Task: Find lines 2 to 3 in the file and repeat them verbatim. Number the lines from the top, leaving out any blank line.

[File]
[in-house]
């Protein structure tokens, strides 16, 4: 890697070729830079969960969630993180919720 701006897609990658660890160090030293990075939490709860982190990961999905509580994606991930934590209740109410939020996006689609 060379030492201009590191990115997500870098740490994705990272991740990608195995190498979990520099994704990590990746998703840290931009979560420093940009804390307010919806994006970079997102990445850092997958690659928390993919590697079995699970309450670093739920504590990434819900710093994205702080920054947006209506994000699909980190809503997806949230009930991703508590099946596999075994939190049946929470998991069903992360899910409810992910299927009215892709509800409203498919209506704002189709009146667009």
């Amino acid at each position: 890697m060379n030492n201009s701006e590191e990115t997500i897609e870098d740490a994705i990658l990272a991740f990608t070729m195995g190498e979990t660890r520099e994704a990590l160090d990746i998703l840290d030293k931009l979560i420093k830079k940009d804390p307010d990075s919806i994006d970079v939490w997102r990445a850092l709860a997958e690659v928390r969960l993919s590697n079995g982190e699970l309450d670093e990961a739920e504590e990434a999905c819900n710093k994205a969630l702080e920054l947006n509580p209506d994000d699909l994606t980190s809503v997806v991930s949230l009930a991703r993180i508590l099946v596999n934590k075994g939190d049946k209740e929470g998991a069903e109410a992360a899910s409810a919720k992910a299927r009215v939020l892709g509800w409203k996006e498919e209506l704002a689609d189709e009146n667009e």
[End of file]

């Protein structure tokens, strides 16, 4: 890697070729830079969960969630993180919720 701006897609990658660890160090030293990075939490709860982190990961999905509580994606991930934590209740109410939020996006689609 060379030492201009590191990115997500870098740490994705990272991740990608195995190498979990520099994704990590990746998703840290931009979560420093940009804390307010919806994006970079997102990445850092997958690659928390993919590697079995699970309450670093739920504590990434819900710093994205702080920054947006209506994000699909980190809503997806949230009930991703508590099946596999075994939190049946929470998991069903992360899910409810992910299927009215892709509800409203498919209506704002189709009146667009």
């Amino acid at each position: 890697m060379n030492n201009s701006e590191e990115t997500i897609e870098d740490a994705i990658l990272a991740f990608t070729m195995g190498e979990t660890r520099e994704a990590l160090d990746i998703l840290d030293k931009l979560i420093k830079k940009d804390p307010d990075s919806i994006d970079v939490w997102r990445a850092l709860a997958e690659v928390r969960l993919s590697n079995g982190e699970l309450d670093e990961a739920e504590e990434a999905c819900n710093k994205a969630l702080e920054l947006n509580p209506d994000d699909l994606t980190s809503v997806v991930s949230l009930a991703r993180i508590l099946v596999n934590k075994g939190d049946k209740e929470g998991a069903e109410a992360a899910s409810a919720k992910a299927r009215v939020l892709g509800w409203k996006e498919e209506l704002a689609d189709e009146n667009e």